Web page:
Bolivia's new military rulers, who seized power two weeks ago, are conducting a massive crackdown on political opponents including an attempt to starve into submission thousands of tin miners and their families resisting the takerover.

Widespread arrests, torture and other means of pressure are reported underway as the Bolivian junta appears to be using methods similar to those employed by the Chilean military regime of Gen. Augusto Pinochet in the months following the 1973 coup there.

Military spokesmen are saying that "communist elements" were inciting resistance, especially among the tin miners in mountainous area south of La Paz.

The new Bolivian strongman, Gen. Luis Garcia Meza, has said that he ousted civilian president Lidia Gueiler to prevent a leftist takeover and that the armed forces would remain in power until the "Marxist cancer" is fully removed -- be it 5, 10 or 20 years."

In his first formal meeting with reporters since being named head of the three-man junta that seized power July 17, Garcia Meza criticized the Organization of American States for condemning the coup.

"We accept no impositions on our sovereignty, and we insist that the [Organization of American States] respect the principle of self-determination," he said. Garcia Meza refused to answer questions.

Diplomatic sources in La Paz said up to 1,000 persons had been arrested. Interior Minister Luis Arce Gomez, however, said it was too early to give figures "because arrests are still going on."

Only one country, Argentina, has extended diplomatic recognition to the new regime. The Catholic Church and liberal political groups led by former Union Democratic Popular presidential contender Hernan Siles Suazo have announced their opposition to the new regime.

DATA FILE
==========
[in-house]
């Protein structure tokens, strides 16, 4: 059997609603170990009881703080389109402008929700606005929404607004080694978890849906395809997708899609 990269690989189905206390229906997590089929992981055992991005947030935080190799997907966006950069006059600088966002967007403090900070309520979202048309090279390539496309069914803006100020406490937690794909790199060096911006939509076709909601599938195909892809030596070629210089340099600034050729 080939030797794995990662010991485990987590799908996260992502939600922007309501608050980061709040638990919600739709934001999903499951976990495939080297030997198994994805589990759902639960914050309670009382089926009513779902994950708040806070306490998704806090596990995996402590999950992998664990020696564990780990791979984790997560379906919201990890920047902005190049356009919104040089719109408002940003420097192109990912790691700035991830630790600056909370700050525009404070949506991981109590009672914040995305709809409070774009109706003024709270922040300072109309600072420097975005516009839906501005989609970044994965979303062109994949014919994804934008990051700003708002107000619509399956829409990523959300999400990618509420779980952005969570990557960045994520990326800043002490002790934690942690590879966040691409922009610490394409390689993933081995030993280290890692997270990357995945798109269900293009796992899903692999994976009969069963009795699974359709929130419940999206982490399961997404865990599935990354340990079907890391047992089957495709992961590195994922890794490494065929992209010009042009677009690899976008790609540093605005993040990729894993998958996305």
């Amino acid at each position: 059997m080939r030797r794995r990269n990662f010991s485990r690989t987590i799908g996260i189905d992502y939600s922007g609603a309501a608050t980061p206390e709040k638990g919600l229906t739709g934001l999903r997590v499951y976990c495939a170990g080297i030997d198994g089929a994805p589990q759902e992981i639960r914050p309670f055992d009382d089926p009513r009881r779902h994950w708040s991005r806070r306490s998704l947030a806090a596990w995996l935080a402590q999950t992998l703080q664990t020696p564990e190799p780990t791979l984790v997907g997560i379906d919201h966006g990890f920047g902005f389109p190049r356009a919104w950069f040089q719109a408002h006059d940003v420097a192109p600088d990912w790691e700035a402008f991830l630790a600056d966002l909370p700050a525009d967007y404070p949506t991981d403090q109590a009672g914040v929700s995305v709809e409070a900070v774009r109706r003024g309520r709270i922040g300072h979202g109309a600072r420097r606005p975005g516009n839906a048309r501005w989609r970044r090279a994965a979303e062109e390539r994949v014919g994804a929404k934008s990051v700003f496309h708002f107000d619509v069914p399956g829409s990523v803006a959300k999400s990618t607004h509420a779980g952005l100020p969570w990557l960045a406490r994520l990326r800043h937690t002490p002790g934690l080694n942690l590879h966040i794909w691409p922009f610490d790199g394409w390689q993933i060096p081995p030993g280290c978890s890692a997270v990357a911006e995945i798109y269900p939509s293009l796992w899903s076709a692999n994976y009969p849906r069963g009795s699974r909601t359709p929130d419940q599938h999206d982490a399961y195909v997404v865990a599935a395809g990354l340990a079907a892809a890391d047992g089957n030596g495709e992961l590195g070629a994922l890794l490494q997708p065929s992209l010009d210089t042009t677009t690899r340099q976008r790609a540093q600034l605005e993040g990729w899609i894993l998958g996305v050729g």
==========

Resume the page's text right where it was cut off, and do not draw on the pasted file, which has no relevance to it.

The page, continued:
With martial law and curfew in effect, the government has imposed news censorship. There were unconfirmed reports of major clashes between Army troops and miners. Air Force planes bombed into silence a clandestine radio station at Huanuni mine, near Potosi, last week following clashes there, these reports, said.

In effort to break the resistance of miners, Army troops have sealed off the mining area, especially Huanni, Siglo and Catavi, to prevent food shipments. Minors are demanding the release of detained union leaders. They also demanded the appearance of Juan Lechin, head of the labor federation, who was taken prisoner in the coup. Lechin's colleague. Marcelo Quiroga de Santa Cruz, was said to have been killed at that time.

In spite of the hard-handed tactics, the government has not been able to consolidate its grip on the country. A visit by Garcia Meza Sunday to Cochabamba went unannounced, and there were no public ceremonies or appearances of the new chief executive. Observers here see this as part of the military's efforts not to incite the population.

Foreign companies, meanwhile, are waiting to see how the regime's "nationalist and anti-imperialist" economic plans are defined.

Some foreign investors are clearly concerned. "My company is very worried about this new military man," says Maritza Villaroel, an accountant at the Texas-based Tesoro Corp., active in oil exploration in Bolivia's Tarija region south of here. "It looks like he is against foreign investment."

Aside from the country's politically active groups, the clergy appears to be hard hit by the new repression in Bolivia. Priests and nuns throughout the country have had their houses and church centers searched and ransacked by paramilitary troops searchings for opposition and labor leaders.

Some members of the clergy have been forced to go into hiding themselves. "Anyone who works with peasants is on the blacklist," a nun in Cochabamba commented. "Things are very tense for us."

The archibishop of La Paz and the Episcopal Conference of Bishop of Bolivia have reflected this state of affairs in their condemnation of the military's human rights abuses and called upon the government to release its many prisoners.